HalberdFine120 175 55 6  
Halberd, SilveredEnhanced250 325 120 7  silver
Halberd, SteelSuperior800 1,200 275 7  +1 to hit
HammerFine50 65 10 1  
Hammer, SilveredEnhanced200 250 100 4  silver
Hammer, SteelSuperior500 700 200 4  +1 to hit
Hand CrossbowFine150 200 75 8  
Long BowFine100 125 50 6  
 Arrows (12)Fine4 6 None None  
 Arrows, Silvered (12)Enhanced100 120 None None  silver
 Arrows, Steel (12)Superior400 600 None None  +1 to hit
LongswordFine75 100 40 3  
Longsword, SilveredEnhanced225 300 125 8  silver
Longsword, SteelSuperior900 1,000 350 8  +1 to hit
Longsword, MeteoreExtraordinary16,000 20,000 10,000 20  +2 to hit magic
MaceFine30 45 15 1  
Mace, SilveredEnhanced200 250 100 3  silver
Mace, SteelSuperior500 700 200 3  +1 to hit
NetCommonn/a15 None None  
RanseurFine40 60 15 3  
Ranseur, SilveredEnhanced220 275 100 5  silver
Ranseur, SteelSuperior700 900 180 5  +1 to hit
SaiFine30 60 101 
Sai, SilveredEnhanced200 260 100 3 silver
Sai, SteelSuperior525 700150 3  +1 to hit
Shuriken (1)Fine5 10 None None  
Shuriken, Silvered (1)Enhanced100 150 50 2  silver
Shuriken, Steel (1)Superior200 300 75 2  +1 to hit
SlingFinen/a8 None None  
SpearFine25 35 10 1  
Spear, SilveredEnhanced200 250 100 3  silver
Spear, SteelSuperior600 750 150 3  +1 to hit
Strength BowSuperior1,000 1,500 500 10  
TridentFine90 125 401 
Trident, SilveredEnhanced250 350 120 5 silver
Trident, SteelSuperior1,000 1,200300 6  +1 to hit
War MaulFine90 125 45 4  
War Maul, SilveredEnhanced240 300 120 6  silver
War Maul, SteelSuperior1,500 2,000 500 8  +1 to hit
War Maul, MeteoreExtraordinary20,000 25,000 12,000 25  +2 to hit magic
Whip, LeatherFinen/a 10 NoneNone  

Clothing

ItemQualityAt SourceLocal MarketNearby CityDistant CityMaintenance
Belt, leather iron buckleCommon1 1 5 ¢ 3 6 With Standard
Boots, leatherCommon10 15 30 60 With Standard
Boots, Dress, leatherFine45 60 120 250 5 ¢
Breeches, linenGood12 18 35 70
Breeches, silkFine90 135 270 540 1
Breeches, thick cottonFine18 27 50 100
Breeches, thin cottonFine15 23 45 90
Breeches, woolFine13 20 40 80
Button, ivoryFine6 9 18 36
Button, woodCommon3 ¢5 ¢1 1 5 ¢
Cape, linenGood30 45 90 150
Cape, thick cottonFine45 65 135 150
Cape, thin cottonFine38 55 110 200
Cloak, heavy woolFine40 60 120 220
Cloak, woolGood32 48 95 180
Coat, beaver furFine90 135 270 540 5 ¢
Coat, leatherGood45 60 120 240 5 ¢
Coat, leatherFine50 75 150 300 5 ¢
Coat, fox furFine150 225 450 900 1
Coat, lynx furFind180 270 550 1000 2
Coat, rabbit furGood55 75 150 300 5 ¢
Collar, leatherGood8 ¢1 2 ¢2 5 ¢4 5 ¢
Dress, linenCommon15 23 40 80
Dress, linenGood18 27 50 100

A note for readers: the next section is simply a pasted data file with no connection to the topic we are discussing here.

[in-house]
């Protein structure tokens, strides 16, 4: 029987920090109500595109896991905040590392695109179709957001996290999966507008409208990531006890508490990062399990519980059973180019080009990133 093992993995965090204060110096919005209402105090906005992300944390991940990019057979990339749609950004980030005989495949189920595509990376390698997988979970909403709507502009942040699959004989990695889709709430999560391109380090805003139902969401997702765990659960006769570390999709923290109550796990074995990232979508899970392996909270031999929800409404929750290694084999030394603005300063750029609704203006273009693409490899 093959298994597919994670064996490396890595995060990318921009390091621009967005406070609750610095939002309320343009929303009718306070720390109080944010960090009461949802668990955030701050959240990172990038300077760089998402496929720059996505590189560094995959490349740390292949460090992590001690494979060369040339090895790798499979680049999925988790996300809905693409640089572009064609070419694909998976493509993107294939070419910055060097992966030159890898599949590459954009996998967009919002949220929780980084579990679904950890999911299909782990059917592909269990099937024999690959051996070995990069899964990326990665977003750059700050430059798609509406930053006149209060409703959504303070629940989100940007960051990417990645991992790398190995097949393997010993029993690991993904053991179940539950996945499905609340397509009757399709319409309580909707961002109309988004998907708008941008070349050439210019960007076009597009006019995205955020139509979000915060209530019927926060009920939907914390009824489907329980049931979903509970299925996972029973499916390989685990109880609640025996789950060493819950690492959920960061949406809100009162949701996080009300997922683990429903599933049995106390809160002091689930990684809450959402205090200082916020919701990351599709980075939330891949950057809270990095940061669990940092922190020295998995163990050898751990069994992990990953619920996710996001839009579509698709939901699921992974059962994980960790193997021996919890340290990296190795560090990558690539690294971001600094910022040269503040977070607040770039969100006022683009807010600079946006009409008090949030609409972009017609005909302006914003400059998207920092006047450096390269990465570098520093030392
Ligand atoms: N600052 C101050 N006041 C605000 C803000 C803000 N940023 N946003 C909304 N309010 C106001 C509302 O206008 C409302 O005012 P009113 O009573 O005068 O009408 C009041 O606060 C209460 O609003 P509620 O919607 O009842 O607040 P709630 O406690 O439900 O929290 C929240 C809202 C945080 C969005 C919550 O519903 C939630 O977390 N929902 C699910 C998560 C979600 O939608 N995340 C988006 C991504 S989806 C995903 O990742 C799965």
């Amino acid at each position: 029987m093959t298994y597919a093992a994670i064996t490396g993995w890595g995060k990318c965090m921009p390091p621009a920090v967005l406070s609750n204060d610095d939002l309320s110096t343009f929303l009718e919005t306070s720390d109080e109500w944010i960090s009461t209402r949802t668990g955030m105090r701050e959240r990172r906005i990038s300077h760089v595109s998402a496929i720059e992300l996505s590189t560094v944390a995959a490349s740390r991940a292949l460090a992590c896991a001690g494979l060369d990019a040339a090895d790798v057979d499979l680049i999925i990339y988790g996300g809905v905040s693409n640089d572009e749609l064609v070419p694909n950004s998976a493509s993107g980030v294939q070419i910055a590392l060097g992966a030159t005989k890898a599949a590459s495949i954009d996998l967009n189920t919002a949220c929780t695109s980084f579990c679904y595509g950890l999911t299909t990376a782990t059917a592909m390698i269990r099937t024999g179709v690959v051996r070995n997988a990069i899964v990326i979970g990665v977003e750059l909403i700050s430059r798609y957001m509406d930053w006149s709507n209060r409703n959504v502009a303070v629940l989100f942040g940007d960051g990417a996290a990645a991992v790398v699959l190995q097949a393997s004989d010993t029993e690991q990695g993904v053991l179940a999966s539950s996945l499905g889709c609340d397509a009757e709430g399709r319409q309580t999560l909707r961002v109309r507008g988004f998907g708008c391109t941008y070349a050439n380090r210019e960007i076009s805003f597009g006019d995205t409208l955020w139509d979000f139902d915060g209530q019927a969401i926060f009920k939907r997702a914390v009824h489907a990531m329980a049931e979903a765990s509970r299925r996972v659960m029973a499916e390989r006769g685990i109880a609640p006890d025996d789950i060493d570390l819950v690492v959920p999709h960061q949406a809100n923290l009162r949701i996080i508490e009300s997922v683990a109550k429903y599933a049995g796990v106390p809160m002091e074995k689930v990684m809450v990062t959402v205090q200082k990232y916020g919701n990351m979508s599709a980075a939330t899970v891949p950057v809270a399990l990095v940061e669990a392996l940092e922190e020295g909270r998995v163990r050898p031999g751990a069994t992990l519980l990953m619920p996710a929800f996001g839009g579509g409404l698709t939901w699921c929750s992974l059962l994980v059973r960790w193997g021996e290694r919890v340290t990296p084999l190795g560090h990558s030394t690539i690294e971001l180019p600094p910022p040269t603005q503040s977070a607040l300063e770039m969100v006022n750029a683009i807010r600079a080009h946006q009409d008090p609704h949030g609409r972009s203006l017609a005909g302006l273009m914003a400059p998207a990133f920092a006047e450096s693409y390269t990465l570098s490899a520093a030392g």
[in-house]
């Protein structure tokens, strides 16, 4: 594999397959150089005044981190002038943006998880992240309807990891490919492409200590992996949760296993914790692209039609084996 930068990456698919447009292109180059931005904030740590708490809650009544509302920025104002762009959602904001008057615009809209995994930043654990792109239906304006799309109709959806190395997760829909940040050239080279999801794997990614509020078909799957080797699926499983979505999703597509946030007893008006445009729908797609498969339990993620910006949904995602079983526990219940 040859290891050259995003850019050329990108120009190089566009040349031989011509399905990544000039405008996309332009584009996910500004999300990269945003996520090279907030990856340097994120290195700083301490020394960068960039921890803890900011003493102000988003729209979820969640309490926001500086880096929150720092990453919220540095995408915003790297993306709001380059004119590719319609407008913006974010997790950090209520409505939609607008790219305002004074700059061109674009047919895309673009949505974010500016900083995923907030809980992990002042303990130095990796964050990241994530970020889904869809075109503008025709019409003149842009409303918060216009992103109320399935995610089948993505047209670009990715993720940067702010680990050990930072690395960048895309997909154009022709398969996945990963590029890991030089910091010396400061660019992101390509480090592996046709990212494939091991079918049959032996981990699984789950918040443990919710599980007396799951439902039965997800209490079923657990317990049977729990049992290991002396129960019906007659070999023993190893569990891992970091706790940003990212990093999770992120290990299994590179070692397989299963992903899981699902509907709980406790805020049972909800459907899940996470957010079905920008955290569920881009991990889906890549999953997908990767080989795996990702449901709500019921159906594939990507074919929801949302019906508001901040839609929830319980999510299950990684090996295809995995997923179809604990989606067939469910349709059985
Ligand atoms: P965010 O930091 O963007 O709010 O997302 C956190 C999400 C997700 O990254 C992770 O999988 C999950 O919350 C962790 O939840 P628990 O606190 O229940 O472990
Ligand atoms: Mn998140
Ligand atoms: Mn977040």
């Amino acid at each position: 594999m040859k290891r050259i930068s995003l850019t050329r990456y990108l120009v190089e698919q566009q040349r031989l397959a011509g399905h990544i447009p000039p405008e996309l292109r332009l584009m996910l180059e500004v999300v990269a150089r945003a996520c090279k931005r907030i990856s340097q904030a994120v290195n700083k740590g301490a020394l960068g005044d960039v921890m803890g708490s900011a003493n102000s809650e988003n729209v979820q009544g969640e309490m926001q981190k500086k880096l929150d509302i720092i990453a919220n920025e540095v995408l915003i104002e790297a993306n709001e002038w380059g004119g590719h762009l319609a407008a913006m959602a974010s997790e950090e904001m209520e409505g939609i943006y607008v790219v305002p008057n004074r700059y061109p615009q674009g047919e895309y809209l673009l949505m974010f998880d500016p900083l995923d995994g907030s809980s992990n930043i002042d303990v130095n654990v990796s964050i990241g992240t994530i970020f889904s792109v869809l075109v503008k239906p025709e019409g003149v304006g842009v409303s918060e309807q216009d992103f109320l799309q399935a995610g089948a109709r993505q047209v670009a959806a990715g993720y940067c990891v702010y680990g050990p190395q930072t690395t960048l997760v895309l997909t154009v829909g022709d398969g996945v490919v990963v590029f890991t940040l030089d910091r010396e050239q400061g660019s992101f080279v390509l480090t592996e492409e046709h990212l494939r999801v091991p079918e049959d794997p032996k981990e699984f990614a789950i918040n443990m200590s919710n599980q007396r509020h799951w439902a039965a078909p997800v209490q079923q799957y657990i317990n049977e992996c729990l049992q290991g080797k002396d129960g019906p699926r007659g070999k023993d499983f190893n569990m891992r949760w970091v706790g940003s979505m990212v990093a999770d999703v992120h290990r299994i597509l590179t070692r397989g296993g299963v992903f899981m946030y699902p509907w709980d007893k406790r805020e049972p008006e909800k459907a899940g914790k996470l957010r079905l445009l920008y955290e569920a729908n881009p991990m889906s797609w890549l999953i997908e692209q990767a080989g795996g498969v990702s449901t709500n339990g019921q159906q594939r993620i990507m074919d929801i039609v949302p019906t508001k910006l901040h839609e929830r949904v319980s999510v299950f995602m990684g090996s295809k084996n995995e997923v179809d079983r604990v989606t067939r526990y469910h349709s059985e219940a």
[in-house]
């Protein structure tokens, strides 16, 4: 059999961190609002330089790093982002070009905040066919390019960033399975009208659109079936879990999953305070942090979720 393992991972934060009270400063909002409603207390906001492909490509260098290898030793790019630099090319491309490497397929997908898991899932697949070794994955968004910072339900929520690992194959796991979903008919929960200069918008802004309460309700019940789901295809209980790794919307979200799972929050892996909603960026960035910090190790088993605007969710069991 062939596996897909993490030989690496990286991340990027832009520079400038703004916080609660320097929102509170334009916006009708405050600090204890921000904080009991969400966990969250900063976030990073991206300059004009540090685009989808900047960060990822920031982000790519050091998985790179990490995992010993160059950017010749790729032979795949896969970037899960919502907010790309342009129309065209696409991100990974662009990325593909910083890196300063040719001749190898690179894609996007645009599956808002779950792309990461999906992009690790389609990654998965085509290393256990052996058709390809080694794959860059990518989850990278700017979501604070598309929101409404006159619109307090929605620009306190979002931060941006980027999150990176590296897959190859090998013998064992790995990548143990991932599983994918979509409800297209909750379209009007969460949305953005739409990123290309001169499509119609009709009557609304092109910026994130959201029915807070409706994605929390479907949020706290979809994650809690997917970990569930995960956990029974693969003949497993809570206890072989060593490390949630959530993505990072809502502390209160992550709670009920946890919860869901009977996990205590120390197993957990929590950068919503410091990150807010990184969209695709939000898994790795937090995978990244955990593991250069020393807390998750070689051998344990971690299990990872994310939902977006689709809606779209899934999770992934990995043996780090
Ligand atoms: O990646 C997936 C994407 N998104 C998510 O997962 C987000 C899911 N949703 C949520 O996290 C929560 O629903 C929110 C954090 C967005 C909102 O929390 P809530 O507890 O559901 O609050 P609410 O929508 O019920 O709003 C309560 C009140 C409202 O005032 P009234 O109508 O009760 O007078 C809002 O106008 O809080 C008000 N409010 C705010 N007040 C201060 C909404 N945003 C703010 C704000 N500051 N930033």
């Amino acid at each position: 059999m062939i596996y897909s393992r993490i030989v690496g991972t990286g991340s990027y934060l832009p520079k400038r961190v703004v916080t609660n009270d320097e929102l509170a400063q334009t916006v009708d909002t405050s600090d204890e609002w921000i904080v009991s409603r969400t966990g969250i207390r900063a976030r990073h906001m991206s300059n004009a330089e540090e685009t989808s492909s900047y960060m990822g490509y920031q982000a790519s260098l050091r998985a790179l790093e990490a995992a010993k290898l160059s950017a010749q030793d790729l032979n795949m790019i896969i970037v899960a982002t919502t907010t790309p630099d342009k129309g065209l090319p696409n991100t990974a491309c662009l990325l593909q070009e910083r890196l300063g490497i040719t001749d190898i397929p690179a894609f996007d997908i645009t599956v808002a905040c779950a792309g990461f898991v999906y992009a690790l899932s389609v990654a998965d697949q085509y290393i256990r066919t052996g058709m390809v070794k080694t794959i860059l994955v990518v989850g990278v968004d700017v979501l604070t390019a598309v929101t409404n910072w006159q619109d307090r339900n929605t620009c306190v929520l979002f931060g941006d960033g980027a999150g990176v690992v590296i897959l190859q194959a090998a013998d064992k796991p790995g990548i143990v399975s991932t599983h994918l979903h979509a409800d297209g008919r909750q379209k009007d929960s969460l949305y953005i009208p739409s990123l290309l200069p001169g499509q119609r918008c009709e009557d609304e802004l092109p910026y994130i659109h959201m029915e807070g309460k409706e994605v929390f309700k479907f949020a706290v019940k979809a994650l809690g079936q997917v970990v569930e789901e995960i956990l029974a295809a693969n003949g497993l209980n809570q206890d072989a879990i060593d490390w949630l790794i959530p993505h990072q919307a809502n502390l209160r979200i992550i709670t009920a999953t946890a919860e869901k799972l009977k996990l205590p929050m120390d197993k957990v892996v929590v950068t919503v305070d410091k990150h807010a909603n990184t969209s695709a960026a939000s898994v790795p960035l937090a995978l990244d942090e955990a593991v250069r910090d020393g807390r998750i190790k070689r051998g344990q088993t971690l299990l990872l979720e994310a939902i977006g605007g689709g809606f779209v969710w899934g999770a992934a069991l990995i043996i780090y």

Dress, Fancy, linenFine90 135 270 540 1
Dress, Fancy, silkFine150 225 450 900 2
Dress, thick cottonFine28 42 80 160
Dress, thin cottonFine22 32 65 130
Dress, woolGood20 30 60 120
Gloves, leatherCommon7 11 20 35
Gloves, woolCommon5 7 5 ¢15 28 With Standard
Handkerchief, linen per sq-inchGood6 ¢9 ¢1 6 ¢4
Handkerchief, linen per sq-inchFine9 ¢1 5 ¢3 6
Hat, beaver furFine9 15 30 60
Hat, rabbit furGood6 9 18 35
Hat, Fancy, beaver furFine18 30 60 125
Hat, woolCommon4 6 10 20
Jacket, leatherFine90 135 260 525
Jacket, linenGood38 55 110 200
Jacket, silkFine125 190 375 750 1
Jacket, thick cottonFine70 110 200 350 5 ¢
Jacket, thin cottonFine50 75 150 300 5 ¢
Jacket, woolGood32 48 95 180
Mittens, woolCommon2 3 6 10
Sandals, leatherCommon4 6 10 20
Scarf, silkFine18 30 60 120
Scarf, woolCommon5 5 ¢7 3 ¢ 14 25 With Standard
Shirt, linenGood15 23 45 90
Shirt, silkFine100 150 300 600 1
Shirt, Gamboissed, thick cottonFine18 27 55 110
Shirt, thin cottonGood15 22 40 75
Shirt, woolCommon10 15 28 55 With Standard
Shirt, Gamboissed, woolGood13 20 30 60
Shoes, leatherGood7 11 20 40
Shoes, Dress, leatherFine30 45 90 180

Crime

While not exactly things to purchase, there are fines for certain crimes. Below is an average expense if convicted.

CrimeFine Jail Time
Assault, Minor250 or6 months
Assault, Major1,000 and3 years
Disturbing the Peace50  
Drunk and Disorderly25 and1 day (Drunk Tank)
Murder  Death
Theft, Armed/Mugging2,500 or5 years
Theft, By Confidence500  
Theft, Petty (under 50 bits)250 or6 months
Theft, Grand500 and2 years
Vandalism, Minor100 or3 months
Vandalism, Major2,000 and1 year

Assault: This is an attack upon a reasonably defenseless person. Challenged and accepted duels are not considered legal assault.

Food

ItemQualityAt SourceLocal MarketNearby CityDistant CityMaintenance
Ale (1 gal)Good8 ¢1 1 ¢2 1 ¢3 9 ¢
Almonds (1 lb)Good5 ¢8 ¢1 5 ¢2 8 ¢
Applejack (1 pint)Good2 3 6 12
Apples (1 bushel)Common3 6 ¢4 4 ¢8 6 ¢15
Apples (1 lb)Common¾ ¢1 ¢2 ¢4 ¢
Beef (1 lb)Good5 ¢7 ¢1 3 ¢2 6 ¢
Beef, Corned (1 lb)Good1 2 ¢1 6 ¢3 1 ¢6
Beef, Salted (1 lb)Good2 3 6 12
Beef, Sausage (1 lb)Good5 ¢7 ¢1 3 ¢2 6 ¢
Beer (1 gal)Good1 4 ¢2 1 ¢4 1 ¢8
Beets, Pickled (1 lb)Good2 3 6 12
Bread, Rye (8 oz)Common4 ¢5 ¢1 2
Bread, Wheat (8 oz)Good5 ¢6 ¢1 1 ¢2 2 ¢
Butter, Salted (1 lb)Good1 2 ¢1 8 ¢3 5 ¢7
Caviar (1 oz)Good5 8 15 30
Cheese (1 lb)Good1 2 ¢1 5 ¢2 8 ¢5 3 ¢
Chevon (1 lb)Good4 ¢7 ¢1 3 ¢2 6 ¢
Chicken (1 lb)Common2 ¢3 ¢6 ¢1